The following remarks were given by South Orange Village President Sheena Collum at the September 11 20th Anniversary Remembrance ceremony on September 11, 2021.
Friends and Neighbors,
On behalf of the South Orange Board of Trustees – Bobby Brown, Donna Coallier, Bill Haskins, Karen Hilton, Summer Jones, and Bob Zuckerman, thank you for joining us as we come together to remember.
This past week, we saw pictures of kids going off to college to start a new chapter in their lives. Families gathered in dorm rooms, hanging posters, unfolding sheets from Ikea to fit a twin bed frame. These young adults weren’t even born yet. They have no recollection of September 11, 2001.
In fact, I was roughly their age on this morning 20 years ago and I remember.
I remember being a senior in high school in Mississippi with first period off. I had a dentist appointment at 10am so I was at home watching the news and having coffee.
I remember the breaking news reports that the north tower at the World Trade Center had been struck and rushing into the kitchen to tell my mom there had been a bad accident in New York City with a plane.
I remember being glued to the television set as the South Tower was then struck and the subsequent news reports that ensued suggesting an act of terrorism and President Bush confirming this 30 minutes later.
I drove to my high school to tell everyone what was going on running through the hallways. I drove back home to make calls to people I knew in New York and New Jersey. Text messages or Facebook weren’t a thing yet, I had a little Nokia flip phone and I remember the “all circuits are busy” message as I continued to dial and as tears poured down my face watching the images of the buildings – the people trying to escape and the heroes trying to make their way in.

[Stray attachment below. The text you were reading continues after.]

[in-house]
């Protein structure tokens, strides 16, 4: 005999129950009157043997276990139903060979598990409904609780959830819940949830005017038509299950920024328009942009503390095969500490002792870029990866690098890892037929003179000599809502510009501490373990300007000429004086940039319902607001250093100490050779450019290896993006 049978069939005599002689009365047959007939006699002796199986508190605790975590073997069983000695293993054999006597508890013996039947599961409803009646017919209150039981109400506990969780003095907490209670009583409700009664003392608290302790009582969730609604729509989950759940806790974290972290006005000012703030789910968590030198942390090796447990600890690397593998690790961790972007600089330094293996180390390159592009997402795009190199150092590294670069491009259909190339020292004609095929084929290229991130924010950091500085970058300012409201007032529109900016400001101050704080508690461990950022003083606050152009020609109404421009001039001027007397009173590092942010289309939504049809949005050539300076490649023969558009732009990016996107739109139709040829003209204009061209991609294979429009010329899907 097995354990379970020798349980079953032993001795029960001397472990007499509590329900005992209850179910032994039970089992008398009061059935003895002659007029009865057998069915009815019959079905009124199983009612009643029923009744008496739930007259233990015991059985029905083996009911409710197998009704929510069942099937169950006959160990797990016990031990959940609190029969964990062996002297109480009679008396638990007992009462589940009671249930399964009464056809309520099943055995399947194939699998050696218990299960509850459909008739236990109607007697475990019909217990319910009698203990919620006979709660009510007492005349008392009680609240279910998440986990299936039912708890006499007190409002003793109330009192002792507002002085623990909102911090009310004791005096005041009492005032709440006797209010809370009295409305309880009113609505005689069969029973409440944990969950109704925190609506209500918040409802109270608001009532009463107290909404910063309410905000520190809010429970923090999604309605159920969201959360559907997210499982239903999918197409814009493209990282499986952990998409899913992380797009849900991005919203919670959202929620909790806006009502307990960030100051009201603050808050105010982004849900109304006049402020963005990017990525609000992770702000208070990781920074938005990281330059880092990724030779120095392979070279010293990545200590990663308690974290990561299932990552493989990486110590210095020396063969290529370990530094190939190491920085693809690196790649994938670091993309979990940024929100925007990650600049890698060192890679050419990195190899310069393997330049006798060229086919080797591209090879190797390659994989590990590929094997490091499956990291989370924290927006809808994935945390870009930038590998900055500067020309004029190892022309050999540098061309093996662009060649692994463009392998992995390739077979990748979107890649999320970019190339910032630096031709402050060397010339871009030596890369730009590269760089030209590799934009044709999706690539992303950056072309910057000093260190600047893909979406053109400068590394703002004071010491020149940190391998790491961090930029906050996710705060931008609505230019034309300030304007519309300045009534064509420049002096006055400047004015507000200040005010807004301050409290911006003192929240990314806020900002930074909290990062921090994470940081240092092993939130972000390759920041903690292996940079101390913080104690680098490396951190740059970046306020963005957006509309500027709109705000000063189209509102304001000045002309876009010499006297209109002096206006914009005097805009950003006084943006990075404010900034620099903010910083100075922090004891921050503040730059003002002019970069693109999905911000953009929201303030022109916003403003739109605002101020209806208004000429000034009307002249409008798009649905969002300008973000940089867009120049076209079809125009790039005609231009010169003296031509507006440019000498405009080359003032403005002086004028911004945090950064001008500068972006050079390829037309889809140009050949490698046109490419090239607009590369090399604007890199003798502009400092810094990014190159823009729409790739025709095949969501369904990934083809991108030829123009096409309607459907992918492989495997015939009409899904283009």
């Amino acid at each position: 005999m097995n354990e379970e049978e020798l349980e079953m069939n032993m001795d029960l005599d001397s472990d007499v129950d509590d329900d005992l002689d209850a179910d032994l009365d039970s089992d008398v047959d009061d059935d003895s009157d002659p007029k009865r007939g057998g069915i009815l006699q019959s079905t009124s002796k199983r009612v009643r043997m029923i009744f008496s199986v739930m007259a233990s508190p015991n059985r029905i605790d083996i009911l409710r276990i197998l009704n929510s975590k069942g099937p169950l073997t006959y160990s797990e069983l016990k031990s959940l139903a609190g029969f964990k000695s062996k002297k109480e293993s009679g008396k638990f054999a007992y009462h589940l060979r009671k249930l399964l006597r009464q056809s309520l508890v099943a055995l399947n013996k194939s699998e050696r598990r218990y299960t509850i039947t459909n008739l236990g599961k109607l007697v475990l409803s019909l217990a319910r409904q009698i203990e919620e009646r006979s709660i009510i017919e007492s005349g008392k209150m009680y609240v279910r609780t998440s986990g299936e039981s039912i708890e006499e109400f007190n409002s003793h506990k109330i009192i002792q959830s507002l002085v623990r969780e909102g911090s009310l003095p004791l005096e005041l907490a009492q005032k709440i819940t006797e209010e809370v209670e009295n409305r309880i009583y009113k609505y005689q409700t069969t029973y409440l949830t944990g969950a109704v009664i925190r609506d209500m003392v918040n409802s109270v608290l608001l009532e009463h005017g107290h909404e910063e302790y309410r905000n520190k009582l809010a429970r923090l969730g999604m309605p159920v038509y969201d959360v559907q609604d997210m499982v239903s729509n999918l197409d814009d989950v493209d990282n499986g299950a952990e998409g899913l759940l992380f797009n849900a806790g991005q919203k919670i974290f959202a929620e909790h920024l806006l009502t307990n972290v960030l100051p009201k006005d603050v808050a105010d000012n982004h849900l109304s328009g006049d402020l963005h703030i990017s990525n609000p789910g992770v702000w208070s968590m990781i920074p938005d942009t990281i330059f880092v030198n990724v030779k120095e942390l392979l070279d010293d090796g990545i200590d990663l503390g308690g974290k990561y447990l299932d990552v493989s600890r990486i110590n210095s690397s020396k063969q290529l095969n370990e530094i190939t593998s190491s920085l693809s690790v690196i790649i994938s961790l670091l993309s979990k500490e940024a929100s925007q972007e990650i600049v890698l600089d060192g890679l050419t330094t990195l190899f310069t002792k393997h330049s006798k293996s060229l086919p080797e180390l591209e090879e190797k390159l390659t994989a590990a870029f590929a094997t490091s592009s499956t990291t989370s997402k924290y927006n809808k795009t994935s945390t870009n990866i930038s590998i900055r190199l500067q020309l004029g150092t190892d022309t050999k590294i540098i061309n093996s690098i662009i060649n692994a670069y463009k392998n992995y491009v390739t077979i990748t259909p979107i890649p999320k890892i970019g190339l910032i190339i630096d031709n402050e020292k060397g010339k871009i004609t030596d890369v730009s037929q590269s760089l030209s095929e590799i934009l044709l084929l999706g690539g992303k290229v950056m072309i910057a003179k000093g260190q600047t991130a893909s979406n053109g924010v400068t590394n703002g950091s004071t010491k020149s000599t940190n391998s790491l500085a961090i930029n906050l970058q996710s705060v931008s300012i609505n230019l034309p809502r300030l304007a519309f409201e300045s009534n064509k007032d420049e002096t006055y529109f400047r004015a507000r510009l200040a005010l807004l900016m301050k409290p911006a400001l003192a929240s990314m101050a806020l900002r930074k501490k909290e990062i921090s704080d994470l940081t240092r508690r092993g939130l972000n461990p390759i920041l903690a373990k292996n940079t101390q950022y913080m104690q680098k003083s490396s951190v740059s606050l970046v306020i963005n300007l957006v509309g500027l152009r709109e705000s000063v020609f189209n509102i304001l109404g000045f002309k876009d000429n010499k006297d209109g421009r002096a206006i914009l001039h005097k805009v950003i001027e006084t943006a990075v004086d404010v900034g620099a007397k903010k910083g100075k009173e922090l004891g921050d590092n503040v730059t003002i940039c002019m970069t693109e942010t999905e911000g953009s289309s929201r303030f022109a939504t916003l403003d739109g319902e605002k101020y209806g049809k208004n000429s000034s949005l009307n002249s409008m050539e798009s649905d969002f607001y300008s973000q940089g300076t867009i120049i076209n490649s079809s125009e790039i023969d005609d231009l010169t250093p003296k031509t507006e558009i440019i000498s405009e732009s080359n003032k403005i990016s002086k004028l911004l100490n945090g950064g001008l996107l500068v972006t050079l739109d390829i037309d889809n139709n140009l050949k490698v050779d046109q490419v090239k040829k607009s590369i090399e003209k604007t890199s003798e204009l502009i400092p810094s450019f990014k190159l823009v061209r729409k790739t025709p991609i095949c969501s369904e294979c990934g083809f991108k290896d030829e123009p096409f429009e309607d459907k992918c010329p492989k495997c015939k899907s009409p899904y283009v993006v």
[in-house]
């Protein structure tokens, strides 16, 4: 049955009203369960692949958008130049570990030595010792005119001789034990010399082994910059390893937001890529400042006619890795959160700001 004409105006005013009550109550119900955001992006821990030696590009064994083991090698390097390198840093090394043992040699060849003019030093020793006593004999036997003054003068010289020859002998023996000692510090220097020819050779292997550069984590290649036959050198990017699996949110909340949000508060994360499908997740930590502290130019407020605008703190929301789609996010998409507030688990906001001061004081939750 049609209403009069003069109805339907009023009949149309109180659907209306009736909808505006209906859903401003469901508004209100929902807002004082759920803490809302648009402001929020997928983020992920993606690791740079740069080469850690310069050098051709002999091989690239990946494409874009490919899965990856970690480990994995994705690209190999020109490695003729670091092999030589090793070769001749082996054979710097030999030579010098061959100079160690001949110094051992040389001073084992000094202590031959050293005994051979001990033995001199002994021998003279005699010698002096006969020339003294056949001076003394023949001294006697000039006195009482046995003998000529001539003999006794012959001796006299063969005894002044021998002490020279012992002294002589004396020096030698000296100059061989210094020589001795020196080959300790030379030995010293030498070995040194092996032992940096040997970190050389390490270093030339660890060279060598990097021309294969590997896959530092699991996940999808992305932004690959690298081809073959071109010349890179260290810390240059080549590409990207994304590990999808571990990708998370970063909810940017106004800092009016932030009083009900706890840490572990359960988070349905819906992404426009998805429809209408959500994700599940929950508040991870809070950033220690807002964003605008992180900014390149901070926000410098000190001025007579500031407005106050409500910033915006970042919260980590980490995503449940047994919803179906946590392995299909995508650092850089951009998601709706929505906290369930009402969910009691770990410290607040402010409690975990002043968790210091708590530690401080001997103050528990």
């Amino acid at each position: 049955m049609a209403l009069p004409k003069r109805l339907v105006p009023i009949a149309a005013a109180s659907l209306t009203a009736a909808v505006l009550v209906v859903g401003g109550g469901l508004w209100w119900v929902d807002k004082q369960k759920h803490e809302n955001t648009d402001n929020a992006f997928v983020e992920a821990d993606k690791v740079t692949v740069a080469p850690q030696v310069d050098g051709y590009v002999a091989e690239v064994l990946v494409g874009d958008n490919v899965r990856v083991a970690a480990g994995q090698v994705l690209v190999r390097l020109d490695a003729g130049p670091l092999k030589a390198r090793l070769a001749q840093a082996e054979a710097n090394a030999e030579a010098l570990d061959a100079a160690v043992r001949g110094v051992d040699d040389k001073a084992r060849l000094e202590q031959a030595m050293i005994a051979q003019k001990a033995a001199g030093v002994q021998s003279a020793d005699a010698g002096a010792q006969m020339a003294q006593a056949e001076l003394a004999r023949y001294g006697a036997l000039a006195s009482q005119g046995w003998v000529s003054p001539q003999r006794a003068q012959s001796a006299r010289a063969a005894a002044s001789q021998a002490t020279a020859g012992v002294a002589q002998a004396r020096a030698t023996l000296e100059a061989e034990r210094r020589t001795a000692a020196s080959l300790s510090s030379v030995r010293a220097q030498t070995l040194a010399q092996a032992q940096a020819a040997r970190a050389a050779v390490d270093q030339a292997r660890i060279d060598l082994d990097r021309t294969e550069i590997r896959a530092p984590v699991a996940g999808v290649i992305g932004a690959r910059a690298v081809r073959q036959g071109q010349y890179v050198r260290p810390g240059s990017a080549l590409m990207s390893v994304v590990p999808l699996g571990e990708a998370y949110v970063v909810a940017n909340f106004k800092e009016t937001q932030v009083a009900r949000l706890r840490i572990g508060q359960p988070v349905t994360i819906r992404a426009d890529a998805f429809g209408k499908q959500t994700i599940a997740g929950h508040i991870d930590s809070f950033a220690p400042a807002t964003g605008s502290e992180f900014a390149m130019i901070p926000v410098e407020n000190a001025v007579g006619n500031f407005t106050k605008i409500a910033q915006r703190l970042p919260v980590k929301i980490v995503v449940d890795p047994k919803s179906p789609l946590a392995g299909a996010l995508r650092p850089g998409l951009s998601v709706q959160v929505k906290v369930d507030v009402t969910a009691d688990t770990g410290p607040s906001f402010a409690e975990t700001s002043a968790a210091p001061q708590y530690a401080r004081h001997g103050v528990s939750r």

No matter where you were 20 years ago, our lives would never be the same. For me, I lost my Uncle Sungho who had just wiped out his savings and took out loans to open a small jewelry and cosmetic shop a couple blocks away from ground zero. He suffered a heart attack exactly one month after 9/11 leaving behind his wife, who couldn’t speak English, and two very small children. My mom always says he died from a broken heart. Today I remember him but despite the sadness, his American dream can be seen through the eyes of his daughter who enlisted in the army a couple years ago – the army’s motto being, “This we’ll defend”. He would be so proud.
Twenty years ago was a moment of shared national grief that to this day, still binds us all together but not just as Americans or as communities across the country observing this day but as people. One people.
- Today and every day, may we remember the beautiful lives we lost at the World Trade Center, Pentagon and United Airlines Flight 93.
- Today and every day, may we remember and celebrate the first responders and their heroic acts of bravery. Those who sacrificed and were willing to sacrifice, their own lives to save others.
- Today and every day, may we remember the families who experienced loss beyond words. We see you and we remember your loved ones.
- Today and every day, let us pledge to honor those we have lost by our words and our actions, to embrace one another, to celebrate our differences, to live our lives with care and compassion and love in our hearts for each other.
Today and every day, we remember September 11th and we vow never to forget.